Medtronic nets CE mark for heart-mapping afib ablation catheter acquired in Affera buy

Only a few months after Medtronic completed its acquisition of cardiac device maker Affera, the nearly billion-dollar buyout is already paying off.

A dual-use catheter originally developed by Affera that both maps out atrial fibrillation and other arrhythmias and also delivers pulsed-field and radiofrequency ablation therapies to treat the identified afib has now been cleared in Europe, Medtronic announced Wednesday.

With the CE mark approval secured, Medtronic said it will begin rolling out the Sphere-9 catheter and mapping software across the continent in the coming months. In the U.S., meanwhile, the FDA gave Affera the go-ahead to begin a pivotal trial of the technology in 2021, and Medtronic announced in December that it had completed enrollment in the trial.

Medtronic Affera Sphere-9 catheter

After the Sphere-9 catheter is threaded through the veins to reach the heart, it automatically begins transmitting information to the connected mapping and navigation system to build electro-anatomical maps of the patient’s heart rhythm. Doctors can then use those maps in real time to choose the proper location to apply ablation therapy.

As for the therapy itself, Affera’s system offers two options: radiofrequency (RF) or pulsed-field (PF) ablation. The former is much more common and sees the catheter emit bursts of heat energy to destroy and scar over the areas of the heart responsible for a patient’s afib. Pulsed-field ablation, meanwhile, is still a largely novel concept—the FDA still has yet to clear any PFA systems—but aims to avoid the potential collateral damage of heat-based systems by briefly generating an electric field that interrupts the irregular cardiac signals causing afib.

“Current technologies require the use of separate [high-density] mapping and ablation catheters. The ability to map, ablate and validate with the Sphere-9 catheter enables the physician to eliminate the need to exchange catheters and empowers them to choose the energy source, whether RF or PF, based on the patient’s needs,” Khaldoun Tarakji, M.D., vice president and chief medical officer within Medtronic’s cardiac ablation solutions business, said in this week’s announcement.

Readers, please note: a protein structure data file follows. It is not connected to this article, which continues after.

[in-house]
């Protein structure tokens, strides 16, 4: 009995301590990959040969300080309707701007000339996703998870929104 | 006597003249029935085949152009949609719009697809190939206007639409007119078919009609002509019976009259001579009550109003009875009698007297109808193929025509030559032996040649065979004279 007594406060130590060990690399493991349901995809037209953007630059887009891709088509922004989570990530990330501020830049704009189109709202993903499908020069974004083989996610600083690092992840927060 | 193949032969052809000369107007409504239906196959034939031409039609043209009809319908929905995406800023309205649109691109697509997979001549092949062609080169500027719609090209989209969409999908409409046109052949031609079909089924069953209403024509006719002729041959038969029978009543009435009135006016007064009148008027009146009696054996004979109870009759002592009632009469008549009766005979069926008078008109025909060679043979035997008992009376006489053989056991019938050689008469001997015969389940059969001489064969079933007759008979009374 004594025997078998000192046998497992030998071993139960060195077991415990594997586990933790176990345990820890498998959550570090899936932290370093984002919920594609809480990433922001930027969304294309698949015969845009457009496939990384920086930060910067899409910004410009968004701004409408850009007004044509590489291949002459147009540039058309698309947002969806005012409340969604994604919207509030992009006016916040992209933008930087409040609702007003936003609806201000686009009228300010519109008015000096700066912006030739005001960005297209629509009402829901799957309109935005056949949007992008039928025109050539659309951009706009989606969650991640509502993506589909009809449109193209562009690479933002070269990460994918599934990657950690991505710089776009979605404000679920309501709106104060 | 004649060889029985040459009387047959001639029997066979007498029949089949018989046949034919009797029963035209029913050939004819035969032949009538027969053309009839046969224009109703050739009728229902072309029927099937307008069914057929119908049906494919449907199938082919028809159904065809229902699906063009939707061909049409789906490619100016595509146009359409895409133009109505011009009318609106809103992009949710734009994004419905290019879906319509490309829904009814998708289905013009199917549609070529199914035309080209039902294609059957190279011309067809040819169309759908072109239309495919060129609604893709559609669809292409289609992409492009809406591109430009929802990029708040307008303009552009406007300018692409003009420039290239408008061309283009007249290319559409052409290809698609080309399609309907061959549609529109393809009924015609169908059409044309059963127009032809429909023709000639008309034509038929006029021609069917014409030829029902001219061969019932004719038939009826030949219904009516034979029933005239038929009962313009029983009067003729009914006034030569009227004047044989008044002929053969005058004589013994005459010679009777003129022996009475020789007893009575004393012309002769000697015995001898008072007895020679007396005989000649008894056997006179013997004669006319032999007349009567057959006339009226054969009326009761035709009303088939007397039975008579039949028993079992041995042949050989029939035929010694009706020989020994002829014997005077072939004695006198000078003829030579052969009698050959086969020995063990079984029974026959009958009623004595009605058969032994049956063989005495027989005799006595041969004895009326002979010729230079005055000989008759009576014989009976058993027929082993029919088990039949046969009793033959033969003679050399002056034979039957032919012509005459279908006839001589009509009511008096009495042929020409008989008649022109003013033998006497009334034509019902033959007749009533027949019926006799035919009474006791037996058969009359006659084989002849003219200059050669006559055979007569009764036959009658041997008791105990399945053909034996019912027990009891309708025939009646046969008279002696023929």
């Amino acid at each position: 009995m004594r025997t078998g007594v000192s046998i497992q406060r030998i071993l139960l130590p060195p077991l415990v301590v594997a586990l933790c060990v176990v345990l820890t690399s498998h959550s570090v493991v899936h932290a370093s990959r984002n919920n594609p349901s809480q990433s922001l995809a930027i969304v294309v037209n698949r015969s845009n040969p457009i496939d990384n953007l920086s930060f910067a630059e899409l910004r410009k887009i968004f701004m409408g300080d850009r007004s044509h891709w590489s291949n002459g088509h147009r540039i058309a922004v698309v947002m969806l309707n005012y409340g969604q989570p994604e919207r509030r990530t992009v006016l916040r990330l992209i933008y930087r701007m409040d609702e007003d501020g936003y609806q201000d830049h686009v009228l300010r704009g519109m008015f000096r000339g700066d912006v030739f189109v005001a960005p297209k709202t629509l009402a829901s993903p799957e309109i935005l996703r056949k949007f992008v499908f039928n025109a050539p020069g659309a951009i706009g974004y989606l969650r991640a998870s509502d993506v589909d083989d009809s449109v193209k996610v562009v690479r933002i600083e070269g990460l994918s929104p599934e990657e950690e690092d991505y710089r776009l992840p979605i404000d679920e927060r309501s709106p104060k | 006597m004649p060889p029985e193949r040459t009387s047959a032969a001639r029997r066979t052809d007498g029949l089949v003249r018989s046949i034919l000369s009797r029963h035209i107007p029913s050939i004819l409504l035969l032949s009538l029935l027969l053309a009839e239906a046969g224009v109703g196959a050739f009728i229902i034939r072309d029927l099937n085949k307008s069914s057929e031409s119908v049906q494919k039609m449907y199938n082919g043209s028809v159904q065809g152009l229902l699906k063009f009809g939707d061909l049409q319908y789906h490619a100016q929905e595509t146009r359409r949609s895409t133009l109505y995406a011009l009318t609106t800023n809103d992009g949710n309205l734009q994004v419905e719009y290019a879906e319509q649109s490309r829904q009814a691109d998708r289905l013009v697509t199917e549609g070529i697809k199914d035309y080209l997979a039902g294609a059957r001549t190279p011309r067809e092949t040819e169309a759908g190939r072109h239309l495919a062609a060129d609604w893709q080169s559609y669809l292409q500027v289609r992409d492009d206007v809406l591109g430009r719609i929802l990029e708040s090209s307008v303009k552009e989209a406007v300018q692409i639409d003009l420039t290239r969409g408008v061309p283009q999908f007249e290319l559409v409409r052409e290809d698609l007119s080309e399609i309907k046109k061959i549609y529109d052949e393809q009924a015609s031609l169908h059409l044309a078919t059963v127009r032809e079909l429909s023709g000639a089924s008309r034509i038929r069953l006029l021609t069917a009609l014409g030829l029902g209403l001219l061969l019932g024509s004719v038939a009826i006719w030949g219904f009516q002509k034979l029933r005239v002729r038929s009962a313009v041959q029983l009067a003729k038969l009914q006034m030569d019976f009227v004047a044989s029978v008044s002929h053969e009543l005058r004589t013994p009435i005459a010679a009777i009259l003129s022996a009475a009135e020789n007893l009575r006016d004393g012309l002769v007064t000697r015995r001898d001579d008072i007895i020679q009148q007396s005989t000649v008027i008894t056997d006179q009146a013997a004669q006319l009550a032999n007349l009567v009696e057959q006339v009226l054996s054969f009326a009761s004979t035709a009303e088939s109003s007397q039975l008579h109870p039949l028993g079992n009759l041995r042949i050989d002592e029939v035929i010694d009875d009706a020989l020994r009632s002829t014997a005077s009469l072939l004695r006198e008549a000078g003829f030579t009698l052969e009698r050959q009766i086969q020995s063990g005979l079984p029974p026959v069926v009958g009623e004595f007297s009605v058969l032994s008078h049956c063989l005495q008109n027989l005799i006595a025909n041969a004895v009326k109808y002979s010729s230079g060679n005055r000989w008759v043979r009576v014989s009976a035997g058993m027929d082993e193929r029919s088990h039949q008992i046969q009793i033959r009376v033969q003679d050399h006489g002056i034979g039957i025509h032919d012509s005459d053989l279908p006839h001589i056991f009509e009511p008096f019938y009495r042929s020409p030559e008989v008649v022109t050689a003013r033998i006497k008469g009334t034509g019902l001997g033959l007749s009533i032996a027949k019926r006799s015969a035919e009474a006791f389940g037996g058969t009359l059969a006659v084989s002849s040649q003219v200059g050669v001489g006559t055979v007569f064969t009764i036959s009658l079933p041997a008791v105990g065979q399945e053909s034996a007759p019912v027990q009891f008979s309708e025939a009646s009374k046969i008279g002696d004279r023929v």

Tarakji continued, “All this leads to improving efficiency and, most importantly, enhancing the safety of ablation procedures for our patients.”

The CE mark approval for the Sphere-9 system comes not long after Medtronic notched yet another win in the pulsed-field ablation race: Earlier this month, the company presented promising results of a study of its PulseSelect device.

The study recruited 300 people with either paroxysmal or persistent afib who hadn’t responded to pharmaceutical therapies. About two-thirds of the paroxysmal afib patients and more than half of those with persistent afib met the study’s primary safety goal by avoiding a variety of potential complications and follow-up procedures within 12 months of the initial PFA procedure. Additionally, more than 60% of all patients were free from recurrence of any atrial arrhythmias by the end of the one-year period.

Medtronic is currently racing against competitors like Boston Scientific and Johnson & Johnson’s Biosense Webster to lead the way in pulse-field ablation technology—a sentiment echoed by Rebecca Seidel, president of Medtronic’s cardiac ablation solutions business, in this week’s announcement about the Sphere-9 device: “Along with the PulseSelect PFA system, we are proud to be among the first to bring novel single-shot and focal PF technologies to patients around the world,” she said.